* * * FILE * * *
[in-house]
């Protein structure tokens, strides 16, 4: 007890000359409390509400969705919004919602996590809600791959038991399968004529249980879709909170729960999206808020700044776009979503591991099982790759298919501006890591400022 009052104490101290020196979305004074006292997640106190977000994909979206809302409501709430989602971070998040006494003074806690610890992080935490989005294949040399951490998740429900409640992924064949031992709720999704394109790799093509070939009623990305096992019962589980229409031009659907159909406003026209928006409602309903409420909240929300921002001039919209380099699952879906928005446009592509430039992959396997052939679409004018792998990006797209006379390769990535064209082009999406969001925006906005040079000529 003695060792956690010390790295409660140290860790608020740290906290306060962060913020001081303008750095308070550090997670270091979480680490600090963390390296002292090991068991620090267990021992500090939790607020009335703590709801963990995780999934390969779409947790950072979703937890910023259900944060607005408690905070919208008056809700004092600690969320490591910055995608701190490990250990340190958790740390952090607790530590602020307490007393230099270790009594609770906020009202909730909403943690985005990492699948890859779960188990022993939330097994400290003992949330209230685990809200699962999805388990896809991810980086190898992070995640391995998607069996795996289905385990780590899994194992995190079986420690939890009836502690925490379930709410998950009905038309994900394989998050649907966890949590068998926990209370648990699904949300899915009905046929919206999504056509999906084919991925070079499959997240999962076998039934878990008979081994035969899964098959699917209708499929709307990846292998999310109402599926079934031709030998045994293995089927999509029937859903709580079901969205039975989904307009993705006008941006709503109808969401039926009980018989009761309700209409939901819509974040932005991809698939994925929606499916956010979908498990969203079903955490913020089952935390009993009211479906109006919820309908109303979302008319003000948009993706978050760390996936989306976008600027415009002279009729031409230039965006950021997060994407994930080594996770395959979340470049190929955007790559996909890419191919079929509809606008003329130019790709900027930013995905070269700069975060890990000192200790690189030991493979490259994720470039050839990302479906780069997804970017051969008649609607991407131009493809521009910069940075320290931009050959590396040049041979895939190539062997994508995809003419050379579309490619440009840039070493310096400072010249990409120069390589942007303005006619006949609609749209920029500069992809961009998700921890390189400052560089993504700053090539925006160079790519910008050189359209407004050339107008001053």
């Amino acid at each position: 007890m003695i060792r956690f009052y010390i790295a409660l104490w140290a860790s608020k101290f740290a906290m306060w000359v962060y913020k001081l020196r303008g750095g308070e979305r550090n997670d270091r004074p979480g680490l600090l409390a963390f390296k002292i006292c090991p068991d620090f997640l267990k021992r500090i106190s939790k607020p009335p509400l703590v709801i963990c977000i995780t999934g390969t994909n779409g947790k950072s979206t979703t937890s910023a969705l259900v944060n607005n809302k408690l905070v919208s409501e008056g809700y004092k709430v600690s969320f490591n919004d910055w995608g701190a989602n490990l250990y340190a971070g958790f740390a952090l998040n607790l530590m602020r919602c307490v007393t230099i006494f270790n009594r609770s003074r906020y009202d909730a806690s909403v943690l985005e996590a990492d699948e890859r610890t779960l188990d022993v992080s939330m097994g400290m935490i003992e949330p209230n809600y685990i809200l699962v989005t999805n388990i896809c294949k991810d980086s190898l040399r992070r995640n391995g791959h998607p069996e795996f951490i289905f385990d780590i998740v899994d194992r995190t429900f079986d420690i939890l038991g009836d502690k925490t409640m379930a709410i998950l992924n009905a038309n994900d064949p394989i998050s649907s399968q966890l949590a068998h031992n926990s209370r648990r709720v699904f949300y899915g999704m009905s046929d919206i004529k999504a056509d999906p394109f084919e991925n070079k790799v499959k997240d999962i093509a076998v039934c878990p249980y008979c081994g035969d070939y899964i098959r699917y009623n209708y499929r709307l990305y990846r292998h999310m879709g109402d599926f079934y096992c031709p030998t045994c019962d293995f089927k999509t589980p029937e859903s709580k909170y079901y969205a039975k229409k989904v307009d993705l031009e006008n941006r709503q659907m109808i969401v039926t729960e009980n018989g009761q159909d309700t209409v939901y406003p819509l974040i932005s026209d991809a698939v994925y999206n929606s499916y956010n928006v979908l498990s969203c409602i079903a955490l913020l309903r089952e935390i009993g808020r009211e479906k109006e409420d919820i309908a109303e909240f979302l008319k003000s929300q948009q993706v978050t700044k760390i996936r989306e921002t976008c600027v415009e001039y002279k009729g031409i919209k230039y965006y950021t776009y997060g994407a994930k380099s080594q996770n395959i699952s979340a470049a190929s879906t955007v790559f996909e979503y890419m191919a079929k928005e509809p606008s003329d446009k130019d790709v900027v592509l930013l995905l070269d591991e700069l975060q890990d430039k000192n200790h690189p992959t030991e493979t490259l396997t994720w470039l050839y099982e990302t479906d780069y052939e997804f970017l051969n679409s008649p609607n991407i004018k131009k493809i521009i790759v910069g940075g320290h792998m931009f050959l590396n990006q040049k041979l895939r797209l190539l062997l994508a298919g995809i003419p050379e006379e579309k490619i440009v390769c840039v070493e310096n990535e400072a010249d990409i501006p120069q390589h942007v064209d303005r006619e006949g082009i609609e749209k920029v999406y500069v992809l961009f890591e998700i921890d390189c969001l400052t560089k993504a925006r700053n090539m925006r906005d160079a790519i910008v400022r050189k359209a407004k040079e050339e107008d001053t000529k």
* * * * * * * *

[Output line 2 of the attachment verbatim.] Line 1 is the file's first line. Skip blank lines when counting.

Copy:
């Protein structure tokens, strides 16, 4: 007890000359409390509400969705919004919602996590809600791959038991399968004529249980879709909170729960999206808020700044776009979503591991099982790759298919501006890591400022 009052104490101290020196979305004074006292997640106190977000994909979206809302409501709430989602971070998040006494003074806690610890992080935490989005294949040399951490998740429900409640992924064949031992709720999704394109790799093509070939009623990305096992019962589980229409031009659907159909406003026209928006409602309903409420909240929300921002001039919209380099699952879906928005446009592509430039992959396997052939679409004018792998990006797209006379390769990535064209082009999406969001925006906005040079000529 003695060792956690010390790295409660140290860790608020740290906290306060962060913020001081303008750095308070550090997670270091979480680490600090963390390296002292090991068991620090267990021992500090939790607020009335703590709801963990995780999934390969779409947790950072979703937890910023259900944060607005408690905070919208008056809700004092600690969320490591910055995608701190490990250990340190958790740390952090607790530590602020307490007393230099270790009594609770906020009202909730909403943690985005990492699948890859779960188990022993939330097994400290003992949330209230685990809200699962999805388990896809991810980086190898992070995640391995998607069996795996289905385990780590899994194992995190079986420690939890009836502690925490379930709410998950009905038309994900394989998050649907966890949590068998926990209370648990699904949300899915009905046929919206999504056509999906084919991925070079499959997240999962076998039934878990008979081994035969899964098959699917209708499929709307990846292998999310109402599926079934031709030998045994293995089927999509029937859903709580079901969205039975989904307009993705006008941006709503109808969401039926009980018989009761309700209409939901819509974040932005991809698939994925929606499916956010979908498990969203079903955490913020089952935390009993009211479906109006919820309908109303979302008319003000948009993706978050760390996936989306976008600027415009002279009729031409230039965006950021997060994407994930080594996770395959979340470049190929955007790559996909890419191919079929509809606008003329130019790709900027930013995905070269700069975060890990000192200790690189030991493979490259994720470039050839990302479906780069997804970017051969008649609607991407131009493809521009910069940075320290931009050959590396040049041979895939190539062997994508995809003419050379579309490619440009840039070493310096400072010249990409120069390589942007303005006619006949609609749209920029500069992809961009998700921890390189400052560089993504700053090539925006160079790519910008050189359209407004050339107008001053």